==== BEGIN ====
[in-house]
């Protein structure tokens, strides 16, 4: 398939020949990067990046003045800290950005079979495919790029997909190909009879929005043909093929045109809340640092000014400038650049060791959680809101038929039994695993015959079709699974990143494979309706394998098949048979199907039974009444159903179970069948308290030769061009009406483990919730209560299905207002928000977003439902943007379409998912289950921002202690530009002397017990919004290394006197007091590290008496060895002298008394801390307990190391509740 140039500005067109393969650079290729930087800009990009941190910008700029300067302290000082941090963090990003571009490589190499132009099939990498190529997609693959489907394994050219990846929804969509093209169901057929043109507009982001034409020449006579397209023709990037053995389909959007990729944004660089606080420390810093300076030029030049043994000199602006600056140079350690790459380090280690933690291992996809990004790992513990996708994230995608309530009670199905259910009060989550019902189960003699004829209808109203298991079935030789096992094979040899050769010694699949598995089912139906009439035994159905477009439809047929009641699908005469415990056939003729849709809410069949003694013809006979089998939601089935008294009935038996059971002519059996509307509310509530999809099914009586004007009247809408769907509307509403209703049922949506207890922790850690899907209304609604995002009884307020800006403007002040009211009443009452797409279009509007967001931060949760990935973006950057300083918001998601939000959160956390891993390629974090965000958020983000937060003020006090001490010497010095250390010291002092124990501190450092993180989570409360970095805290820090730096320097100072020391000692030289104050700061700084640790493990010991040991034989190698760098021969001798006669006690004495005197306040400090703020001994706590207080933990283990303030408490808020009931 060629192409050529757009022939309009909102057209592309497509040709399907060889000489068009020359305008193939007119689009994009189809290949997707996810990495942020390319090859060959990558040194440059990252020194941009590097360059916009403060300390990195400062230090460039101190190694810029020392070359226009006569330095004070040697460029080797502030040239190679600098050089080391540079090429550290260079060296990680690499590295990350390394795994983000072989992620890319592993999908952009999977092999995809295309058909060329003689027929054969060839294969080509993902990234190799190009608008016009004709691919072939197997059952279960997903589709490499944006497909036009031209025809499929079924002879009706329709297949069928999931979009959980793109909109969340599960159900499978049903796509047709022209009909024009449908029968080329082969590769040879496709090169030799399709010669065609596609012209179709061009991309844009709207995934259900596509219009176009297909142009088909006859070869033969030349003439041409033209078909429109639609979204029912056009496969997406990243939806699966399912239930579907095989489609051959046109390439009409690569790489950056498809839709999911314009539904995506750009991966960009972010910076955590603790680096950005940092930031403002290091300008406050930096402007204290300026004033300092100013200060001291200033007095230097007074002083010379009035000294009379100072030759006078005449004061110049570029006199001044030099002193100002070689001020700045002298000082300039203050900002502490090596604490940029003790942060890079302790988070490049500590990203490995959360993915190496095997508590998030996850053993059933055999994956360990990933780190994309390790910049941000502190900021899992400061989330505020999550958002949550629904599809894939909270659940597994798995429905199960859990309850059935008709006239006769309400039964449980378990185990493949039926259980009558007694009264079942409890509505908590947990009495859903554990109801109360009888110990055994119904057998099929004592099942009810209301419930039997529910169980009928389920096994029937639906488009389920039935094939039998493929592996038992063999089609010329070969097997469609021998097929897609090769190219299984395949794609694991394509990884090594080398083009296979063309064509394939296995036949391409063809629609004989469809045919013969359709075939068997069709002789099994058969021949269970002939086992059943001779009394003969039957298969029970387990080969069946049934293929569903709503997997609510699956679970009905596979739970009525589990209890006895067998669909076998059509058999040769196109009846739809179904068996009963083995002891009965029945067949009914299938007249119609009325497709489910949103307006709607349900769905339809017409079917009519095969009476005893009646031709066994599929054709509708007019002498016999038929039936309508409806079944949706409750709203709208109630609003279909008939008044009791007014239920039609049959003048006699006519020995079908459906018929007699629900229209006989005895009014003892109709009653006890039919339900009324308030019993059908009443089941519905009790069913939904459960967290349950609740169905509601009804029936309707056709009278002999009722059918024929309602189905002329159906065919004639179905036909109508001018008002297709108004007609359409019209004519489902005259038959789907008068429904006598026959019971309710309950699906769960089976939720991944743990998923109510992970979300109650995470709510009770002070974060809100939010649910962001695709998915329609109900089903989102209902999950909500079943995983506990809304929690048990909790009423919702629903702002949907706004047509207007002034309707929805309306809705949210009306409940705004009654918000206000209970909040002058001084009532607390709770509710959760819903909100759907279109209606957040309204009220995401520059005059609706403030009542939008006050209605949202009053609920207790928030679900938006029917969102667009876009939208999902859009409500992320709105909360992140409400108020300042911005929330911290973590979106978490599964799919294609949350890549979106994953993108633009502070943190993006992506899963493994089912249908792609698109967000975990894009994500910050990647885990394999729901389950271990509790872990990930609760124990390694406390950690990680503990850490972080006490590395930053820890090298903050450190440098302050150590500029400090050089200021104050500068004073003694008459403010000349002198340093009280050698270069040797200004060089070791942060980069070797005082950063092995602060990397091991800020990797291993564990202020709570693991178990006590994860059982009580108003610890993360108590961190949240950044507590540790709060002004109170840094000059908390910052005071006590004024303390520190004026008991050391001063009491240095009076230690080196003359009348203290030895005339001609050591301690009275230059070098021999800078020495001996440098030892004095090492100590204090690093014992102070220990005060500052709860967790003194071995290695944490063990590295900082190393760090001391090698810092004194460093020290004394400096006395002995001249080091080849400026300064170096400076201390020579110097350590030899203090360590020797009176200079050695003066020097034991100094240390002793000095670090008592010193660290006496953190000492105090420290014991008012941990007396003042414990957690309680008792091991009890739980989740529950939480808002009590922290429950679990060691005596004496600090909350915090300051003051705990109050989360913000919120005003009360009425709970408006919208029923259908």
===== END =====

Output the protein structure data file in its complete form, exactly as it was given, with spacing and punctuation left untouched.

[in-house]
């Protein structure tokens, strides 16, 4: 398939020949990067990046003045800290950005079979495919790029997909190909009879929005043909093929045109809340640092000014400038650049060791959680809101038929039994695993015959079709699974990143494979309706394998098949048979199907039974009444159903179970069948308290030769061009009406483990919730209560299905207002928000977003439902943007379409998912289950921002202690530009002397017990919004290394006197007091590290008496060895002298008394801390307990190391509740 140039500005067109393969650079290729930087800009990009941190910008700029300067302290000082941090963090990003571009490589190499132009099939990498190529997609693959489907394994050219990846929804969509093209169901057929043109507009982001034409020449006579397209023709990037053995389909959007990729944004660089606080420390810093300076030029030049043994000199602006600056140079350690790459380090280690933690291992996809990004790992513990996708994230995608309530009670199905259910009060989550019902189960003699004829209808109203298991079935030789096992094979040899050769010694699949598995089912139906009439035994159905477009439809047929009641699908005469415990056939003729849709809410069949003694013809006979089998939601089935008294009935038996059971002519059996509307509310509530999809099914009586004007009247809408769907509307509403209703049922949506207890922790850690899907209304609604995002009884307020800006403007002040009211009443009452797409279009509007967001931060949760990935973006950057300083918001998601939000959160956390891993390629974090965000958020983000937060003020006090001490010497010095250390010291002092124990501190450092993180989570409360970095805290820090730096320097100072020391000692030289104050700061700084640790493990010991040991034989190698760098021969001798006669006690004495005197306040400090703020001994706590207080933990283990303030408490808020009931 060629192409050529757009022939309009909102057209592309497509040709399907060889000489068009020359305008193939007119689009994009189809290949997707996810990495942020390319090859060959990558040194440059990252020194941009590097360059916009403060300390990195400062230090460039101190190694810029020392070359226009006569330095004070040697460029080797502030040239190679600098050089080391540079090429550290260079060296990680690499590295990350390394795994983000072989992620890319592993999908952009999977092999995809295309058909060329003689027929054969060839294969080509993902990234190799190009608008016009004709691919072939197997059952279960997903589709490499944006497909036009031209025809499929079924002879009706329709297949069928999931979009959980793109909109969340599960159900499978049903796509047709022209009909024009449908029968080329082969590769040879496709090169030799399709010669065609596609012209179709061009991309844009709207995934259900596509219009176009297909142009088909006859070869033969030349003439041409033209078909429109639609979204029912056009496969997406990243939806699966399912239930579907095989489609051959046109390439009409690569790489950056498809839709999911314009539904995506750009991966960009972010910076955590603790680096950005940092930031403002290091300008406050930096402007204290300026004033300092100013200060001291200033007095230097007074002083010379009035000294009379100072030759006078005449004061110049570029006199001044030099002193100002070689001020700045002298000082300039203050900002502490090596604490940029003790942060890079302790988070490049500590990203490995959360993915190496095997508590998030996850053993059933055999994956360990990933780190994309390790910049941000502190900021899992400061989330505020999550958002949550629904599809894939909270659940597994798995429905199960859990309850059935008709006239006769309400039964449980378990185990493949039926259980009558007694009264079942409890509505908590947990009495859903554990109801109360009888110990055994119904057998099929004592099942009810209301419930039997529910169980009928389920096994029937639906488009389920039935094939039998493929592996038992063999089609010329070969097997469609021998097929897609090769190219299984395949794609694991394509990884090594080398083009296979063309064509394939296995036949391409063809629609004989469809045919013969359709075939068997069709002789099994058969021949269970002939086992059943001779009394003969039957298969029970387990080969069946049934293929569903709503997997609510699956679970009905596979739970009525589990209890006895067998669909076998059509058999040769196109009846739809179904068996009963083995002891009965029945067949009914299938007249119609009325497709489910949103307006709607349900769905339809017409079917009519095969009476005893009646031709066994599929054709509708007019002498016999038929039936309508409806079944949706409750709203709208109630609003279909008939008044009791007014239920039609049959003048006699006519020995079908459906018929007699629900229209006989005895009014003892109709009653006890039919339900009324308030019993059908009443089941519905009790069913939904459960967290349950609740169905509601009804029936309707056709009278002999009722059918024929309602189905002329159906065919004639179905036909109508001018008002297709108004007609359409019209004519489902005259038959789907008068429904006598026959019971309710309950699906769960089976939720991944743990998923109510992970979300109650995470709510009770002070974060809100939010649910962001695709998915329609109900089903989102209902999950909500079943995983506990809304929690048990909790009423919702629903702002949907706004047509207007002034309707929805309306809705949210009306409940705004009654918000206000209970909040002058001084009532607390709770509710959760819903909100759907279109209606957040309204009220995401520059005059609706403030009542939008006050209605949202009053609920207790928030679900938006029917969102667009876009939208999902859009409500992320709105909360992140409400108020300042911005929330911290973590979106978490599964799919294609949350890549979106994953993108633009502070943190993006992506899963493994089912249908792609698109967000975990894009994500910050990647885990394999729901389950271990509790872990990930609760124990390694406390950690990680503990850490972080006490590395930053820890090298903050450190440098302050150590500029400090050089200021104050500068004073003694008459403010000349002198340093009280050698270069040797200004060089070791942060980069070797005082950063092995602060990397091991800020990797291993564990202020709570693991178990006590994860059982009580108003610890993360108590961190949240950044507590540790709060002004109170840094000059908390910052005071006590004024303390520190004026008991050391001063009491240095009076230690080196003359009348203290030895005339001609050591301690009275230059070098021999800078020495001996440098030892004095090492100590204090690093014992102070220990005060500052709860967790003194071995290695944490063990590295900082190393760090001391090698810092004194460093020290004394400096006395002995001249080091080849400026300064170096400076201390020579110097350590030899203090360590020797009176200079050695003066020097034991100094240390002793000095670090008592010193660290006496953190000492105090420290014991008012941990007396003042414990957690309680008792091991009890739980989740529950939480808002009590922290429950679990060691005596004496600090909350915090300051003051705990109050989360913000919120005003009360009425709970408006919208029923259908």